Moderator: The activists like Sophia Perovskaya and so forth, but that still takes us back to the question which is: in that case if you accept all of those preceding events, can Lenin’s statements—that in some cases, essentially, the performance of violence is not just a sad necessity but actually something that has its own virtue—be justified?

Tariq Ali: I have never read, and I have read quite a lot of Lenin, the phrase “the performance of violence.” This is your summary of it. I would challenge that. I don’t think he argued that, but the other point worth making is that violence, one sort of violence, is killing people. Another sort of violence is structural violence: the famines in India. Who took the decision? The British war cabinet under Churchill. Millions died. Latin America. Structural violence against people.

Moderator: Let’s take that precise point to Steven, if we may then, Tariq. Maybe part of the problem is the definition of violence you’ve given us, Steven. While it’s immensely wide-ranging—war, revolution and so forth—it doesn’t include that wider structural definition in which state action or inaction, famines and so forth, are also immensely violent acts against people.

Steven Pinker: Well, if there is a deliberate imposition of a famine such as the Holodomor by the Soviet Union against Ukraine, or Mao’s Great Leap Forward, which was some combination of malice and incompetence, if it was intended or not prevented when it could have been prevented, that would count as violence. I think a lot of what’s called structural violence could be defined as not violence. I believe Lenin was also mistaken. There are plenty of examples in which governments have relinquished power without violence. There has been a massive wave of democratization since the 1970s. The fascist governments in Spain and Portugal, many of the military and right-wing governments in East Asia in Latin America—many of them ceded power without violence. Now of course we also have a transition…

Tariq Ali: Huge acts of violence in Korea, huge acts of violence against the population by the military. A revolution in Portugal toppled that particular dictatorship, a revolution which started in 1974 and ended in 1975, and the only reason violence couldn’t be used against that was the military was split and a large section of the Portuguese army and soldiers fought with the people. So it’s quite useful to know one’s history before making broad statements.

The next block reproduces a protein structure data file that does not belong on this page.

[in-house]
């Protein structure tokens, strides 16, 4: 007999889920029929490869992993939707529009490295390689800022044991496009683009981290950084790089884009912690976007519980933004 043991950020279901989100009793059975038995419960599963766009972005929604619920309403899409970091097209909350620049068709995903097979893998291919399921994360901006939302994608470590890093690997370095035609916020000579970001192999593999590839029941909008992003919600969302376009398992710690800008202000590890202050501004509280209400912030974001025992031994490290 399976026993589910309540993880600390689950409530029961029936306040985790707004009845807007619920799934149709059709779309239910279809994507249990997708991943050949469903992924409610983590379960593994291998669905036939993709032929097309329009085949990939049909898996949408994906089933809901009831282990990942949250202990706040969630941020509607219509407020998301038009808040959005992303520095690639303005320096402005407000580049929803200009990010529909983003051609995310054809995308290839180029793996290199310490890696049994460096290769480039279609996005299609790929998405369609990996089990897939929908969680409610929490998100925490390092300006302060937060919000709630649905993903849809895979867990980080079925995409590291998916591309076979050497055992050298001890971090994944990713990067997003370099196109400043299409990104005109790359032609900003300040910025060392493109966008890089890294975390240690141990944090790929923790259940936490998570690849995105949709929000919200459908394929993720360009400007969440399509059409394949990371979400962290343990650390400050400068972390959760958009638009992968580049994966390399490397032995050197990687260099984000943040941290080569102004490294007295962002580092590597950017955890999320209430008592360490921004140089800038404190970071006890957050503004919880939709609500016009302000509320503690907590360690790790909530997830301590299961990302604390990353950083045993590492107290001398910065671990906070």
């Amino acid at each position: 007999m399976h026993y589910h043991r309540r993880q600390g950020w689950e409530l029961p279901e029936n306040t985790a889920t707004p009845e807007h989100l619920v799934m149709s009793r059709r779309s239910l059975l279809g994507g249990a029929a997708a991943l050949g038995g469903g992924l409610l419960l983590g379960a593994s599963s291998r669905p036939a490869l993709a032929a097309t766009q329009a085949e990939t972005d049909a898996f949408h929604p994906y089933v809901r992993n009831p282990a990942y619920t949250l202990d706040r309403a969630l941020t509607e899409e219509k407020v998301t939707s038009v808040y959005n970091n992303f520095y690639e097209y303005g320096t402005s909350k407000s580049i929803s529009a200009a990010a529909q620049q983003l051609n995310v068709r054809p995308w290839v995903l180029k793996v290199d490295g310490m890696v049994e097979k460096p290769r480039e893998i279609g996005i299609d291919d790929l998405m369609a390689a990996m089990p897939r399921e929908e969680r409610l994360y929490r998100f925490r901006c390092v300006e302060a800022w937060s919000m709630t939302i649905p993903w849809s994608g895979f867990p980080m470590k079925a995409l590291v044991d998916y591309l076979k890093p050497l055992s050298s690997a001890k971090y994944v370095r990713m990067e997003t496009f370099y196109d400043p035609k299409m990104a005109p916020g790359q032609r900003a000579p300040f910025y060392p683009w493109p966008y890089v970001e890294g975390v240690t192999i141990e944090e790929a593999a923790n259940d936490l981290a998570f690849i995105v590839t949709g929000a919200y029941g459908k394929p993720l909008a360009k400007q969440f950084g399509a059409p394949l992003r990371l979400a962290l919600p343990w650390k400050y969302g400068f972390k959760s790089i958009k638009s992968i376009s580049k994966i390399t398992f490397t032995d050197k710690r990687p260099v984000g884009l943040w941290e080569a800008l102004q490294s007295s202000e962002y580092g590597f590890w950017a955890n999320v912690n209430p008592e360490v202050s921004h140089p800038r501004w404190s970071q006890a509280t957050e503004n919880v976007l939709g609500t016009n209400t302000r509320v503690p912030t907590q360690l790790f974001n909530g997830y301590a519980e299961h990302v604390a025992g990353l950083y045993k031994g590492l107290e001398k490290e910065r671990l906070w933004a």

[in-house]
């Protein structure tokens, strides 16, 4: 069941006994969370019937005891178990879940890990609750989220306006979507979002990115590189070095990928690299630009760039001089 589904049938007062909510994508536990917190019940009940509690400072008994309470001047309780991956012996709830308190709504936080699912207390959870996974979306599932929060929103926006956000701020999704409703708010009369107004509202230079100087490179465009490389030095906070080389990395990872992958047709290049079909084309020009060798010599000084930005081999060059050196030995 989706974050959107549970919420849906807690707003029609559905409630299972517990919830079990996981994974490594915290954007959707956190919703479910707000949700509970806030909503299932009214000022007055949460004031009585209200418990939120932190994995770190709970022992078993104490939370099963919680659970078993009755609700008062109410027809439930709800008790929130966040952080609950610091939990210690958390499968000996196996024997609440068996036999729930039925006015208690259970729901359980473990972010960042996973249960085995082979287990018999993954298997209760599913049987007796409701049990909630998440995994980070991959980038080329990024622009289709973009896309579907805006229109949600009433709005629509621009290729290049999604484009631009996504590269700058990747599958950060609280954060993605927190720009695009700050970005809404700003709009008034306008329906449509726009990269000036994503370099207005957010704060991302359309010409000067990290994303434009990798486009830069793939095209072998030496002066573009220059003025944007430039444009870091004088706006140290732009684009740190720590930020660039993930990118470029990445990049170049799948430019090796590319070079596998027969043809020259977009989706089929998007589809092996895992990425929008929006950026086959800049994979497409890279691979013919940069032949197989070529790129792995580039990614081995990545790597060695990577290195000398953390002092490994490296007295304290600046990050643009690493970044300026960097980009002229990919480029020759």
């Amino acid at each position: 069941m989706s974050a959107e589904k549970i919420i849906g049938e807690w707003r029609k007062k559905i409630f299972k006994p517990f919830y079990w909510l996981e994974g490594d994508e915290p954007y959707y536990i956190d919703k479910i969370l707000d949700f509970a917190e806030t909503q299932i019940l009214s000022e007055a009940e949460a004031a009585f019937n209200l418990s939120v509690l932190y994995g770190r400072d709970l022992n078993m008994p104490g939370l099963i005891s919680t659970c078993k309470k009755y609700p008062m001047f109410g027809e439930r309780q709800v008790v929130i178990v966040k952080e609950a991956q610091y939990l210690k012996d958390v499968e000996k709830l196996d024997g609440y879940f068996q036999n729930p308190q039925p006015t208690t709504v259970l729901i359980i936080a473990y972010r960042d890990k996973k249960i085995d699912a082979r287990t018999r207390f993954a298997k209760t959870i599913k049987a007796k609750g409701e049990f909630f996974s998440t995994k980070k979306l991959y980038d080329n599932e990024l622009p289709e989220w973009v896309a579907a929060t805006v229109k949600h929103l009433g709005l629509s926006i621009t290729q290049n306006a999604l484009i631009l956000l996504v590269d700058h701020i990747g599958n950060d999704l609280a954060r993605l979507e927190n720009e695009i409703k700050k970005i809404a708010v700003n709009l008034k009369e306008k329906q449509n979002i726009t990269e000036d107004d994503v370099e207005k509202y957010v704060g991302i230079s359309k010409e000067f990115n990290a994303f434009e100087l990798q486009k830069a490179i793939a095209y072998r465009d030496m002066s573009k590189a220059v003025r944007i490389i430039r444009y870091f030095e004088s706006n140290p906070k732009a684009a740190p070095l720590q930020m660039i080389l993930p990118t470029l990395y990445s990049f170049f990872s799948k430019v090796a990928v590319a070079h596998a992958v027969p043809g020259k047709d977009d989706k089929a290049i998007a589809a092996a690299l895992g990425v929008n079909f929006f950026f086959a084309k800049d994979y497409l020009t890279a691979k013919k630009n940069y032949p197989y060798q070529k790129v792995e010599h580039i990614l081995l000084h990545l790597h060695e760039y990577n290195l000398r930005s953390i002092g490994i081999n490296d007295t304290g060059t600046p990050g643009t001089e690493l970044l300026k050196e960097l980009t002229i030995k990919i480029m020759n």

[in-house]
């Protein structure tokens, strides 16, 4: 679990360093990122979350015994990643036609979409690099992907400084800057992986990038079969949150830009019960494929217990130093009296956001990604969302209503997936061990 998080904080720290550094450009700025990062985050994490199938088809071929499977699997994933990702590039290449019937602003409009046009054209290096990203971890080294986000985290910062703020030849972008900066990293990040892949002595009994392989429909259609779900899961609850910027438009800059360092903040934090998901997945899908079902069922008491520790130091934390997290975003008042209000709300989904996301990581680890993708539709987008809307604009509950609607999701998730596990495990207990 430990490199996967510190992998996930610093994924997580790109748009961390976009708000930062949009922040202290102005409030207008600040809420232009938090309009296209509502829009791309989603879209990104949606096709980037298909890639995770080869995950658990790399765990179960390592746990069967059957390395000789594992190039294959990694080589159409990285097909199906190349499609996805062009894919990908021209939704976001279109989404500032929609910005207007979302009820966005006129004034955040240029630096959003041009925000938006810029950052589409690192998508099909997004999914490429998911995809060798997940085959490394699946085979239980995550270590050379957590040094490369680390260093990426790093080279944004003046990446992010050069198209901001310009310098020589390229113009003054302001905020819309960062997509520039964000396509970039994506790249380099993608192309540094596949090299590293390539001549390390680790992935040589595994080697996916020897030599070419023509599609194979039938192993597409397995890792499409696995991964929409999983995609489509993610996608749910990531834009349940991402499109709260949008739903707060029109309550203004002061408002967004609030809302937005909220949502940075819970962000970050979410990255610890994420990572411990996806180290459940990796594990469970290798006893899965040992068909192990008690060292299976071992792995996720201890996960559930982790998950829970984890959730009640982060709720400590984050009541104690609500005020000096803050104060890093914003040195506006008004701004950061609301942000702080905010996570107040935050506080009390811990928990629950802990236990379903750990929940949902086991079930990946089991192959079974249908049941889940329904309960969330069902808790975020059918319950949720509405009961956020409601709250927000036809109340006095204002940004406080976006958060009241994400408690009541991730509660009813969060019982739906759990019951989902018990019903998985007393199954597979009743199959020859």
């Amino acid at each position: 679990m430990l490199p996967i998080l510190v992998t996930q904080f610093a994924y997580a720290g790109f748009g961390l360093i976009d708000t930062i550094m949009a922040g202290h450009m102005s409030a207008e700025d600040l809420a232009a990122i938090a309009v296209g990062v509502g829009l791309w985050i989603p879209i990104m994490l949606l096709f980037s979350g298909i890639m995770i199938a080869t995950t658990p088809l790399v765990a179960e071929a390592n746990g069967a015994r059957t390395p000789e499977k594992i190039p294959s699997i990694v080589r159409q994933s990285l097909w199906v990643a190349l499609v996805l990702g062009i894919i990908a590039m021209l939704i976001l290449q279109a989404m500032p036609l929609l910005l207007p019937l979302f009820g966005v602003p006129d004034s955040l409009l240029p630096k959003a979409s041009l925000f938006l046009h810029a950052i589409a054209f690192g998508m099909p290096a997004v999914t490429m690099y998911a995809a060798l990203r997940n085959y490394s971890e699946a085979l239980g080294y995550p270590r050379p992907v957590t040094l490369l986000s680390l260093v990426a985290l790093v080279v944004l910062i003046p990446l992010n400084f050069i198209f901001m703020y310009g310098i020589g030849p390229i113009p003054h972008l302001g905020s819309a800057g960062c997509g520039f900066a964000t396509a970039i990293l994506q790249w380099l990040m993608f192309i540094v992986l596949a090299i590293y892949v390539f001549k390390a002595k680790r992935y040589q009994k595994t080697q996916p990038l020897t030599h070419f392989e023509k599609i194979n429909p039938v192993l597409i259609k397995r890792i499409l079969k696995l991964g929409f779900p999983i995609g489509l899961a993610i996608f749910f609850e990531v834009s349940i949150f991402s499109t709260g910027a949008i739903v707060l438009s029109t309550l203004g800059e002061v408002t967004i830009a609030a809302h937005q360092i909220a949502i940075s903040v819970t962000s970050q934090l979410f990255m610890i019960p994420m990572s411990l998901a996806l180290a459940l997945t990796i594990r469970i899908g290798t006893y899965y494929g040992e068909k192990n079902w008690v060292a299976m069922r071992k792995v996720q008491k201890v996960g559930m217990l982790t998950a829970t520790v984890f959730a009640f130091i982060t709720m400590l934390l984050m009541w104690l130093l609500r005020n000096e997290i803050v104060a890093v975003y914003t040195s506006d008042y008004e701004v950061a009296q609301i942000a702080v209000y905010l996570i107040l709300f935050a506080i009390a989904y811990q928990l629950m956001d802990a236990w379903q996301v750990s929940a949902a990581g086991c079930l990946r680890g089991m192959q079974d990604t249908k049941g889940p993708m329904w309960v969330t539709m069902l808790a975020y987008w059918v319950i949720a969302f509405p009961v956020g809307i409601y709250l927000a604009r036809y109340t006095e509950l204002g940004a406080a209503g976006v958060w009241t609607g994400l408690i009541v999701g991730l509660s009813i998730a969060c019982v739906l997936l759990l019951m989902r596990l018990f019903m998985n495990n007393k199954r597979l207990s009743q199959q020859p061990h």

Steven Pinker: You can’t use the fact that a regime itself committed violence as a justification of violence, particularly when they were overthrown with very little violence. So the fact that there’s violence against women does not mean that violence is justified. It’s a stronger argument that any tactic available should be used to prevent that violence, and very often the tactics that are effective are not violent. Again, this is not to say that violence is never justified. It’s just that it can be justified all too easily. It’s not so hard to get a lot of young men to commit mass murder, especially when you give them a rationale for it. The question is: do these circumstances where violence can be justified, actually exist? Is it the case that the only way to prevent greater violence is by the measured use of violence? In many instances the answer is no.

Elif Sarican: Can I ask you a question? What tactics do you think can be deployed to prevent violence against women?

Steven Pinker: Well, I’ll give you an example. In the United States the rate of rape, of domestic violence, and domestic murder have fallen by about 75% since records were first kept in the 1970s, and, as far as I know, there was no violence that was meted out in order to achieve those goals. There were arguments. There were protests. There was legislation. There was activism, but there was no anti-rape women’s liberation front involving guerrilla action, or terrorism, or armed resistance. There was fantastic success through the democratic process.

Elif Sarican: It’s fallen 75%, as official records show, but I’m sure many people are aware here that the majority of women who experienced domestic violence never ever end up reporting it.

Steven Pinker: No, these are based on victimization surveys, not on reports to the police because indeed reports to the police would be an inaccurate source of evidence. But in fact, if anything, this underestimates the decline because women are more likely to report violence now than they would have been when this was kept in the shadows

Elif Sarican: And that’s also a particular demographic. That’s what I’m trying to say. I know from many communities. I was born in London, so I know more about the UK, but I know of many communities of women who wouldn’t report it because even in their communities it’s seen as a taboo, and what I’m trying to say is I think in some cases when we talk about these—and this is what I’ve been trying to say since the beginning—the framework in which we talk about some things is very important because it’s really important to understand our position when we are analyzing something to be able to carry out a meaningful analysis.